In CMAT 2019 “Logical Reasoning” section will have 25 questions comprising of 100 marks.
MBA aspirants who are appearing in CMAT Exam being conducted on 28th January 2019 may find following tips on Logical Reasoning( LR) useful:
Through conceptual development, a student can focus on developing a strong theoretical background in each of the sections of the exam.
This can be achieved by identifying the strong, weak and normal areas for yourself:
Focus on shifting your normal areas to being strong. Shifting your weak areas to being normal and strengthening your strengths!!!
An important thing you should realise while preparing is that when you are taking the CMAT, the entire potential of your brain will not be available to you. Your mind will be in such a state that you might be forced to even check 2+2.
So remember, the basic principle is that if in your normal day to day preparation, you can do something by using an excess of 80 to 90 per cent of your mind’s capacity, you would not be able to execute that thinking in the CMAT paper.
What you need to realize is that unless you train yourself to be able to execute your thought processes under intense unrelenting pressure, any preparation for the CMAT, by and large, makes no sense.
Creating the right reactions to questions:
What you need to realize is that solving a question in a tranquil study room is very different from the experience of solving a question inside the pressure-cooker atmosphere of CMAT - a variable that is only likely to become more in the context of a computer based examination.
So 'handling pressure' is one of the most crucial variables that you need to factor in while preparing for CMAT. Obviously, the most important question remains, "How can I handle pressure well?"
The CMAT paper is designed keeping in mind a lot of factors that coaching classes cannot even consider while designing their mock test papers.
For instance, no question asked in the data interpretation (DI) and logical reasoning (LR) section of the CMAT requires more than six to eight steps for solving.
However, some questions in the mock papers require as long as 20 steps to be solved.
|Puzzles||Assumptions & Conclusions||Course of Action Questions||Strong and weak Arguments||Statements & Conclusions|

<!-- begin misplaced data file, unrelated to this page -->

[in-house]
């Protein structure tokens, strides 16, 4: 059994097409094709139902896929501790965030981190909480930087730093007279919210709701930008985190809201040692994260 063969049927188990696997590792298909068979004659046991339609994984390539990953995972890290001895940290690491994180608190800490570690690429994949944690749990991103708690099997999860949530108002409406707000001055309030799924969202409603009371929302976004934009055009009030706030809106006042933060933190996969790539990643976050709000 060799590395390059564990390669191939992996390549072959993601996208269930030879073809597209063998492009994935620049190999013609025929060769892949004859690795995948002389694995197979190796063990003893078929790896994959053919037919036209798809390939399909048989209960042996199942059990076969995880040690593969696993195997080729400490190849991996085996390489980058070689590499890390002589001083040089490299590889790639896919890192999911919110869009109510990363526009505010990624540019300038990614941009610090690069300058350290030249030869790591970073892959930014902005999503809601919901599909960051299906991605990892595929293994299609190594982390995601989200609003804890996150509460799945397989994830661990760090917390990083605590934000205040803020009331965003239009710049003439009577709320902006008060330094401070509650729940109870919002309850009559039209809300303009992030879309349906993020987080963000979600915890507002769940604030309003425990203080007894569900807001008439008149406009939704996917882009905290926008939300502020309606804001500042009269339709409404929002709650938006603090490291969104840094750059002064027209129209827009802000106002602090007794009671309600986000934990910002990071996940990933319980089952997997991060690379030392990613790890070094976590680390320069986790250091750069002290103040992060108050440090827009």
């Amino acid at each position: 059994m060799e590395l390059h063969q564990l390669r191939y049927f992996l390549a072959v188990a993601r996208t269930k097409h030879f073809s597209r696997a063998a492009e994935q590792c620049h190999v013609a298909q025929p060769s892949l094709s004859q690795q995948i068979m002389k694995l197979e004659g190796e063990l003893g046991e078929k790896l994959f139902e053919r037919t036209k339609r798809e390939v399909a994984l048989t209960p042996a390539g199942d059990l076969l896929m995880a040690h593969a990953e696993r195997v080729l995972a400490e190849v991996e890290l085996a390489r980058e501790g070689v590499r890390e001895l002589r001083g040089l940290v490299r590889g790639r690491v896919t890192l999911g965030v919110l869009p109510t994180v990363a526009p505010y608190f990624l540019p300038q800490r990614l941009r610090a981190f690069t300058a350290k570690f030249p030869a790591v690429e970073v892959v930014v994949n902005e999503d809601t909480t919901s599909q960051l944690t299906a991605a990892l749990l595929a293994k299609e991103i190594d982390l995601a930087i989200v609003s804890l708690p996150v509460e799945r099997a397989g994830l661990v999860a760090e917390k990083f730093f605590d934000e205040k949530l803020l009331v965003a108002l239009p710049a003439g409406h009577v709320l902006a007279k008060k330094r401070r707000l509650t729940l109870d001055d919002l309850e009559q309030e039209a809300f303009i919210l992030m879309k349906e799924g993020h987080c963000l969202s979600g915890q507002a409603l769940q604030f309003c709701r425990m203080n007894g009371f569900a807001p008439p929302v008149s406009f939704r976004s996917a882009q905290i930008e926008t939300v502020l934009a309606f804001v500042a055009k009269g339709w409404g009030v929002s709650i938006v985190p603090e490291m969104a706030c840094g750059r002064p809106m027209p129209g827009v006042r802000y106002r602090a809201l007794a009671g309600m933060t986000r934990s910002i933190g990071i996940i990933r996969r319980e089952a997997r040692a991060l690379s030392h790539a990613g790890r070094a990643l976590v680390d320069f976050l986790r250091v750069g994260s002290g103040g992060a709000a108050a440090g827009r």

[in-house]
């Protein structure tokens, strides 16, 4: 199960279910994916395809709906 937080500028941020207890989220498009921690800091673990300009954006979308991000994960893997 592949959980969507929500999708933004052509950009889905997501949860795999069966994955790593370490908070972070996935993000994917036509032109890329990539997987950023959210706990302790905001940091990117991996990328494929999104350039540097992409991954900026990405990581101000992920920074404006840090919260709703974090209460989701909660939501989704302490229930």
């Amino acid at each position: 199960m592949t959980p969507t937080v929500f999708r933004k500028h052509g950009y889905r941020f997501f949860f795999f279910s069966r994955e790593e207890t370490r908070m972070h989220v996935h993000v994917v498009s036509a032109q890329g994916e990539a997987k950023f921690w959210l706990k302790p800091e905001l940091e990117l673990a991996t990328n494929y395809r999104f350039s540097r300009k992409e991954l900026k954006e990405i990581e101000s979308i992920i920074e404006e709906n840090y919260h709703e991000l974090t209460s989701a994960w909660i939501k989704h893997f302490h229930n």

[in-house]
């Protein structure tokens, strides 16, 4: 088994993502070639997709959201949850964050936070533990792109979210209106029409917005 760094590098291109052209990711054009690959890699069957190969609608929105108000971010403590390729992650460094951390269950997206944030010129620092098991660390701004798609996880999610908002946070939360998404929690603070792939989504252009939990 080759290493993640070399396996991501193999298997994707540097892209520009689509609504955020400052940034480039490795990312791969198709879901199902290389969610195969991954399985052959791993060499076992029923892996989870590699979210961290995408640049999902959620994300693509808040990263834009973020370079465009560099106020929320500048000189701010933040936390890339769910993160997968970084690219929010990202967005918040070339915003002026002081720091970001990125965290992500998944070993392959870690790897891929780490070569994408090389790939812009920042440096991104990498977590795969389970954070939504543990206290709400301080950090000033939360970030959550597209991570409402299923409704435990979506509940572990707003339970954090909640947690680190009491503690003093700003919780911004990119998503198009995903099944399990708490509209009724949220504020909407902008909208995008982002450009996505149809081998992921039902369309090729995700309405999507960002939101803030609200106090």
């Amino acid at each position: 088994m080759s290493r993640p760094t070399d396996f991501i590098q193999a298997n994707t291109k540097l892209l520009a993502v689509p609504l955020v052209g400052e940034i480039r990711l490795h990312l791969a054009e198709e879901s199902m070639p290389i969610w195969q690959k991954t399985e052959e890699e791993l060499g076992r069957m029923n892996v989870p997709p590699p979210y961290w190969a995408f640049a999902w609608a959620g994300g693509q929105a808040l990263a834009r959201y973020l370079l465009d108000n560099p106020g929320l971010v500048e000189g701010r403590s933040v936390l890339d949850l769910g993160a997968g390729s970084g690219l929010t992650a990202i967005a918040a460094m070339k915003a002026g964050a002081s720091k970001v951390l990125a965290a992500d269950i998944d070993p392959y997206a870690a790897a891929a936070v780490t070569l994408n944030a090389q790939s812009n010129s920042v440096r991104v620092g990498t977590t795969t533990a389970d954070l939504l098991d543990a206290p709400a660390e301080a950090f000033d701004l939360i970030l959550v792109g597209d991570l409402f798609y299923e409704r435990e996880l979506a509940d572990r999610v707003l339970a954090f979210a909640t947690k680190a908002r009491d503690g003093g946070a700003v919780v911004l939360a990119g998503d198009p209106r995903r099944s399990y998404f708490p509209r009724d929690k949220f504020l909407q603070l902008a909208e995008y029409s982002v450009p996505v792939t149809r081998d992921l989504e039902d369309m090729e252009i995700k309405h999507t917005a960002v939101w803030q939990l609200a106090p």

|Statement & Conclusions||Puzzle (Individual question)||Blood Relations||Input-Output||Decision Making|
|Cause & Effect||Missing term in the figure||Deductions||Direction Sense||Number & Letter series|
1. FAG, GAF, HAI, IAH, ____
|A. JAK||B. HAL|
|C. HAK||D. JAI|
Answer: Option A
The middle letters are static, so concentrate on the first and third letters. The series involves an alphabetical order with a reversal of the letters. The first letters are in alphabetical order: F, G, H, I , J. The second and fourth segments are reversals of the first and third segments. The missing segment begins with a new letter.
Look at this series: 53, 53, 40, 40, 27, 27, ... What number should come next?
|A. 12||B. 14|
|C. 27||D. 53|
Answer: Option B
In this series, each number is repeated, then 13 is subtracted to arrive at the next number.
Blueberries cost more than strawberries.
Blueberries cost less than raspberries.
Raspberries cost more than both strawberries and blueberries.
If the first two statements are true, the third statement is
Answer: Option A
Because the first two statements are true, raspberries are the most expensive of the three.
Statements: All bags are cakes. All lamps are cakes.
I. Some lamps are bags.
II. No lamp is bag.
A. Only conclusion I follows
B. Only conclusion II follows
C. Either I or II follows
D. Neither I nor II follows
E. Both I and II follow
Answer: Option C
Since the middle term 'cakes' is not distributed even once in the premises, no definite conclusion follows. However, I and II involve only the extreme terms and form a complementary pair. So, either I or II follows.
Statements: Some dogs are rats. All rats are trees. Some trees are not dogs.
I. Some trees are dogs.
II. All dogs are trees.
III. All rats are dogs.
IV. No tree is dog.
Answer: Option B
Some dogs are rats. All rats are trees.
Since one premise is particular, the conclusion must be particular and should not contain the middle term. So, it follows that 'Some dogs are trees'. I is the converse of this conclusion and so it holds.
All rats are trees. Some trees are not dogs.
Since the middle term 'trees' is not distributed even once in the premises, no definite conclusion follows.